The Kosovo Specialist Chambers operates under Kosovo law but is based in the Netherlands to shield witnesses from intimidation in Kosovo – Copyright ANP/AFP/File Eva Plevier
A war crimes court in The Hague will on Wednesday deliver its verdict on two former separatist fighters from Kosovo’s 1990s independence war against Serbia, who are accused of intimidating witnesses.
Hysni Gucati and Nasim Haradinaj, the head and the deputy head of a group of Kosovan veterans of the conflict, are accused of releasing details from classified files that they said they had received from the court.
Gucati and Haradinaj were arrested by heavily armed EU police in a raid on the veterans’ headquarters Pristina in September 2020, and sent to the Kosovo Specialist Chambers in the Netherlands for trial.
Both have pleaded not guilty in the trial, which started in October last year.
The court has issued war crimes charges against several senior members of the Kosovo Liberation Army (KLA), an ethnic Albanian guerrilla group that waged a 1998-99 independence struggle against Serbia.
They include Kosovo’s former president Hashim Thaci, who resigned after being indicted.
The court says Gucati and Haradinaj revealed protected information from the court, including details that could identify witnesses, during three press conferences between September 7 and 25, 2020.
They are charged with two counts of obstructing officials and four other counts of “intimidation during criminal proceedings, retaliation and violating the secrecy of proceedings,” the court said in a statement.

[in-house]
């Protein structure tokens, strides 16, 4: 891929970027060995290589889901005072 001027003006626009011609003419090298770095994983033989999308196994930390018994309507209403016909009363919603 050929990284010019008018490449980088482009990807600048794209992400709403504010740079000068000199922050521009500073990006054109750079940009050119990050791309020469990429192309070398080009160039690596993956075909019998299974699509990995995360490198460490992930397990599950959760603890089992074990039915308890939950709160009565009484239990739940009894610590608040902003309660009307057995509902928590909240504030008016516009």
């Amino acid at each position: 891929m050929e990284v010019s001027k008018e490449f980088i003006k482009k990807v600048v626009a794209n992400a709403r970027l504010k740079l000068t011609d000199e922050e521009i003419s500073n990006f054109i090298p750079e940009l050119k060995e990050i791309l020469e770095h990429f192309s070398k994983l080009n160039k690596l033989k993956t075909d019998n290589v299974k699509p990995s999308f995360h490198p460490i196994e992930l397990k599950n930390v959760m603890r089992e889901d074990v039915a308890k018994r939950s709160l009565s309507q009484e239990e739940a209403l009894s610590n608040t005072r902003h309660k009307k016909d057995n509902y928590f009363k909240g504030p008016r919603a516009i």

– ‘Criminally responsible’ –
The veterans association said it had received anonymous packages of the court’s confidential files including information about protected witnesses and upcoming indictments.
The Kosovo Specialist Chambers operates under Kosovo law but is based in the Netherlands to shield witnesses from intimidation in Kosovo, where former KLA commanders have long dominated political life.
The court is investigating claims that the Kosovo rebels waged a campaign of revenge attacks on Serbs, Roma and ethnic Albanian rivals during and after the war.
Thaci — the rebels’ former political chief — was accused by prosecutors of being “criminally responsible for nearly 100 murders”.
He pleaded not guilty when he appeared in court in November 2020.
Another former commander, Salih Mustafa, compared the court to Nazi Germany’s Gestapo secret police when he appeared in the dock in September last year.
Many KLA veterans fiercely oppose the tribunal’s mandate, defending their “just” liberation war against Belgrade’s oppression of Kosovo’s ethnic Albanian population.
The conflict left 13,000 people dead, mainly ethnic Albanians, and saw several top Serbian politicians and generals later jailed for war crimes.
Tensions between Belgrade and Pristina have remained high.
Serbia as well as its powerful allies China and Russia still do not recognise Kosovo’s 2008 independence declaration, which has been recognised by more than 100 countries.